Many of us who grew up in the late 20th century share the memory of a Sunday night ritual: After dinner, with the T.V. tuned to CBS, there was a beat of silence followed by the rush of a ticking stop watch, and then the news. We were captivated as the likes of Mike Wallace, Morley Safer, Diane Sawyer and Ben Bradley delivered in-depth, often confrontational and controversial stories about what was happening in the world around us.
Whether we watched 60 Minutes* because that was what our parents watched, or if – as for many students in classrooms throughout the U.S. – it was a weekly homework assignment to learn about current events, this was one of our first experiences falling in love with information and investigation, and developing news literacy skills.
As 60 Minutes, the pioneering, long-running, perpetually popular television magazine celebrates its 50th anniversary this fall, we thought about how today's students consume news and how they are taught to evaluate news sources – which, in the digital age and the subsequent glut of information that bombards all of us, has never been more challenging or necessary.
With this in mind, we look at a case study by Jennifer Fleming of Journalism and Mass Communication Educator on an innovative news literacy program at Stony Brook University that teaches the important function of responsible journalism in society, and how to be a critical news consumer.
After serving for 35 years on the staff of Newsday*, the Pulitzer Prize-winning daily newspaper, Howard Schneider launched a new journalism school at Stony Brook University in 2006. In doing so, he took an unconventional track: “he veered off of journalism education’s skills-development tradition and into unchartered curricular territory he called news literacy,” Fleming wrote in the 2014 article Media Literacy, News Literacy or New Appreciation? A Case Study of the New Literacy Program at Stony Brook University. “From the beginning, Schneider positioned news literacy as a subset of media literacy, even though he rejected using established media literacy frameworks.”
Schneider framed the program this way:
Our first mission was daunting enough: to train the next generation of reporters and editors in a period of media transformation. But the second mission was of perhaps greater importance: to educate the next generation of news consumers…
The idea was to teach this next generation of news consumers to think like journalists themselves. In fostering news literacy, as opposed to more general media literacy, it is crucial to distinguish news from other media, holding news-sourced information to the highest standard of veracity and accuracy. The reasoning behind this was so that students “who learned how to identify well-sourced journalism would sharpen their critical thinking skills and come to support high-quality news sources.”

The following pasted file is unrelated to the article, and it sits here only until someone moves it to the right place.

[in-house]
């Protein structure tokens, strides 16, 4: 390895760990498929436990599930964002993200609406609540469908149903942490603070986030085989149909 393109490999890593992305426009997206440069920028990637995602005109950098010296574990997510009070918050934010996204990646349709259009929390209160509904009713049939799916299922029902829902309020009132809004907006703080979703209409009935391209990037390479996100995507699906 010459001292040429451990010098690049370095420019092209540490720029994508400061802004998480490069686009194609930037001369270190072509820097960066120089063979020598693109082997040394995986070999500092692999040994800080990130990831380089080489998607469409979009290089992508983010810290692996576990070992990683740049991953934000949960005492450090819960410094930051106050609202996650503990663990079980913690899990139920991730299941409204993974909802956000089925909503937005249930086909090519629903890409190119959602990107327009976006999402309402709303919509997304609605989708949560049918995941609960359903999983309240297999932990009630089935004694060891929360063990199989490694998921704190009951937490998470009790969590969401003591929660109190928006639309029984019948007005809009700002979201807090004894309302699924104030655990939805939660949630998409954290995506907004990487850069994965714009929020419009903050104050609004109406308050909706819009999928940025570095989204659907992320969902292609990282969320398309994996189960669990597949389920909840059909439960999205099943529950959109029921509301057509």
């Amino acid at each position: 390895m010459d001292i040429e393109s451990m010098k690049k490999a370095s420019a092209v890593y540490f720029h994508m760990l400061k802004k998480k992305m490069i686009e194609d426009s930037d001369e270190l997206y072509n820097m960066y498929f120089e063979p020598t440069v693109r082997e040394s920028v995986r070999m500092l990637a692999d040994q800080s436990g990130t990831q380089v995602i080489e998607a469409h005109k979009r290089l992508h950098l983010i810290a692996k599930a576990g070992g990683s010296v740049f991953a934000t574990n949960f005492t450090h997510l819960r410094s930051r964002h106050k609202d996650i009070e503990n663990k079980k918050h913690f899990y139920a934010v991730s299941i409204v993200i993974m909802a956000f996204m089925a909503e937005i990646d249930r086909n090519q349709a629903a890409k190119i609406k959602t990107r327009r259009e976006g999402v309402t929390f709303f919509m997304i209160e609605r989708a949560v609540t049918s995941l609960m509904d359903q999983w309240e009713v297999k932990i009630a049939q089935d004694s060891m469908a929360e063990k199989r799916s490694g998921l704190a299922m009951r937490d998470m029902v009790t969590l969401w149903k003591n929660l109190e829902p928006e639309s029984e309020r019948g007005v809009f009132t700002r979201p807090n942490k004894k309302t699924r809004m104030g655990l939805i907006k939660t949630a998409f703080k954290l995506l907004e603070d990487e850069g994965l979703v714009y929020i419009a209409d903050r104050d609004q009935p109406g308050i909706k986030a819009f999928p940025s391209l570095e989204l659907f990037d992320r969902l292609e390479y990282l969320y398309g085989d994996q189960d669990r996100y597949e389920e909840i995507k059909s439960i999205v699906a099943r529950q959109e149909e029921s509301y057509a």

Schneider developed this news literacy curriculum by drawing on his experiences as a journalist and newspaper editor, with the intention of teaching students to “use critical thinking skills to judge the reliability and credibility of news reports, whether they come via print, TV or the Internet,” while emphasizing the public service role of the journalist as watchdog for a free and informed democracy.
To be sure, this is an elevated, perhaps rose-tinted view of the journalist’s function in society, but it informed the crux of Schneider’s curriculum. Fleming wrote,
For Schneider, news literacy was his way to teach a new generation of news audiences how to access, evaluate, and analyze news as well as appreciate important principles of the press he feared were disappearing as the lines between “responsible” journalism and everything else blurred in the fast-moving digital sea of information and disinformation…
Lecturers of the news literacy course, offered to all freshmen as a general education credit, featured former reporters, editors and producers of such news outlets as the Post Register, TIME, All Things Considered* and 60 Minutes* that championed journalism as the highest order of information gathering and processing. They focused on responsible journalism’s unwavering commitment to accuracy and veracity, and dedication to serving the First Amendment and “the public’s right to know.”
“There is certain inbred romanticism [in news literacy] about journalism—a kind of love of and respect for journalism,” former producer of 60 Minutes turned news literacy instructor Steven Reiner told Fleming.
“[Journalism] is about the facts,” he added. “It’s rooted in the facts. It’s rooted in being able to essentially prove things... Get it all right, and get it all right regardless of the ramifications.”